I have livestock. A Jersey dairy cow and her calf and an old quarter horse who’s retirement is to hang with the cows. I also have a small flock of chickens and a breeding pair of emu. The pens and pasture are raked weekly and the compost pile has been cooking all summer. Now that the garden has been hit by the freeze, it’s time to pull up the dead plants, seek out the few onions that remain in the dirt and prep it for winter. And in prepping for winter, for me I mean prepping for next spring. I’ll move the compost pile that has been cooking all summer over the garden beds and that have lost dirt to digging chickens, dust storms and the great Arizona winds. I’m hoping to double the depth of the beds this year because some of my plants struggled with root depth and the hard Arizona clay at the bottom of the beds.
Come December, it will be garlic planting time. If I can get the compost moved and keep it watered on the warmer days it should be ready to host garlic in a couple of months. I plan to create an herb section this coming spring, eager for fresh basil and rosemary to cook with.
How do you prep your garden for winter? Do any of you grow garlic? Eager for comments and good conversation!
After much research, I am about to embark on gardening IN straw bales. One important step I’ve come to learn is that it’s best NOT to take shortcuts. Several people shared failure tales… simply soaking their bales with water for a few days before planting offered little nutrients to their plants and thus… little if nothing to harvest… they didn’t take the time to create a growing environment within the bale by adding the Ammonium Nitrate or compost teas to the bales for 10 days before planting.
To be perfectly honest, I won’t be adding Ammonium Nitrate either… I can’t find the stuff! So, instead of using the 30-0-0 power of Ammonium Nitrate… I’ll be using the 21-0-0 power of Ammonium Sulfate. I’m hoping it will produce the same result, which is to begin to ‘cook’ or ‘compost’ the bale. This allows the bale to ‘cook’ – or increase the temperature of the bale as it begins the process of decomposing. We definitely don’t want this process to begin once our plants are rooting in the bale. Temperatures during this process can hit 165 degrees and will damage, if not kill, your young little starters. I’ll be taking pictures this weekend as I lay out the garden of bales, sprinkle on the 1st cup of fertilizer and then soak with water. From what I’ve read, the first day we will sprinkle 1 cup of Ammonium Sulfate onto each bale… the next 9 days call for 1/4 cup each day before soaking. I also plan on taking beginning temperatures and keeping a log for the entire 10 days to see what kind of temperatures we obtain using the Sulfate as opposed to the Nitrate.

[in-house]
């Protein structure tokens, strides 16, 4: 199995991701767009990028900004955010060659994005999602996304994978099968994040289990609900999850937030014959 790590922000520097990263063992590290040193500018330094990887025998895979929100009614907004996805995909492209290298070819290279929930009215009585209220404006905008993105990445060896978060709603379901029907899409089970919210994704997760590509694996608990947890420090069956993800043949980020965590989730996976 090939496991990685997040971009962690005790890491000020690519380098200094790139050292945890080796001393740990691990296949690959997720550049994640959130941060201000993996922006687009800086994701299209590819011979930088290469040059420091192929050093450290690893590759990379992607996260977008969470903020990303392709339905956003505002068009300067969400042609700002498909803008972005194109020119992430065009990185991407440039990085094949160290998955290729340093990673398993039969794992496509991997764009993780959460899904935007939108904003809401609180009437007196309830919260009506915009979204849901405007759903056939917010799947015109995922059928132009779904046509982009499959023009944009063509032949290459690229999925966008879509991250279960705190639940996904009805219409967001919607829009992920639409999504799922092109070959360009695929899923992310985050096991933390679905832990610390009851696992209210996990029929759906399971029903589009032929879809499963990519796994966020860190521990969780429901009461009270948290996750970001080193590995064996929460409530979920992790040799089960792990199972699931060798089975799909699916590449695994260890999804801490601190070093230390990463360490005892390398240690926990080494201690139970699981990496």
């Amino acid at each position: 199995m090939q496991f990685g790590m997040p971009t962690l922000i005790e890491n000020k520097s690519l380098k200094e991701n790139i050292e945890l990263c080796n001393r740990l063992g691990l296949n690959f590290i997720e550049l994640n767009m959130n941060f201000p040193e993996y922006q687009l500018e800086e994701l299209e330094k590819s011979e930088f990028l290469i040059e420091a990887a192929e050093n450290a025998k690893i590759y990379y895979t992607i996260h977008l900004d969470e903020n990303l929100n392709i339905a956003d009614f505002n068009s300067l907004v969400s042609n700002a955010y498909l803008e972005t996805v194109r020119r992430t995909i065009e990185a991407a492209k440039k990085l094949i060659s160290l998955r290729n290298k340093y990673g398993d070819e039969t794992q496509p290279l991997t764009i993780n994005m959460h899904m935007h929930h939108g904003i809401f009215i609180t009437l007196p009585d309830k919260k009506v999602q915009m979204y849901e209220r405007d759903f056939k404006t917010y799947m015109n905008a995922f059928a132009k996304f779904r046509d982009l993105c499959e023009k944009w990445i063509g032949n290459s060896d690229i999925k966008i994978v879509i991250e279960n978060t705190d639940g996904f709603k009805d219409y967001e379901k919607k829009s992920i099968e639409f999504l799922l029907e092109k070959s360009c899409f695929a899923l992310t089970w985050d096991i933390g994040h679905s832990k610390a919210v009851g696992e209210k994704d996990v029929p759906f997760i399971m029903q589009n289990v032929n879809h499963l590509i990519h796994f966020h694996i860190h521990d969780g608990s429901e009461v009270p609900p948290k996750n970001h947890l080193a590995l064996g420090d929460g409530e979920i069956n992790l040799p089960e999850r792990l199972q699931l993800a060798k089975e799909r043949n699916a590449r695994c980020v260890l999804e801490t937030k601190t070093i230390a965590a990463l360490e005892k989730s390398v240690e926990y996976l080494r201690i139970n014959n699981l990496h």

Stay tuned for more updates on the new garden!
A few years ago I had about 40 straw bales hanging around from a straw bale wall project that never did happen. I decided to build a series of raised beds with them for my garden. I set up beds that were 4 bales long and 1 bale wide – then filled the rectangle with compost that my cows and chickens had shared through out the previous year. I had the best crops out of any garden that year!!! I was going to do a similar set up this year until I did some research on straw bale raised beds and found many homesteaders actually growing their veggies in the bales themselves rather than using the bales to hold the dirt in place!
A blog called the Gardner’s Rake has a great article on how to prep the bales to become a growing medium for wonderful crops! The picture to the right I found on Google to see how plants looked growing from straw bales. Apparently, by soaking the bales, adding a compost tea (which I’ll share the steps for when I do it) and then cutting a small planting hole in the bale to add small amounts of soil for a growing medium… add the plant and get ready to harvest!!!
I’ll take pictures and post as I progress, sharing with you the success and failures in the project!
Thanks for reading,
Nance with Homesteader’s Supply!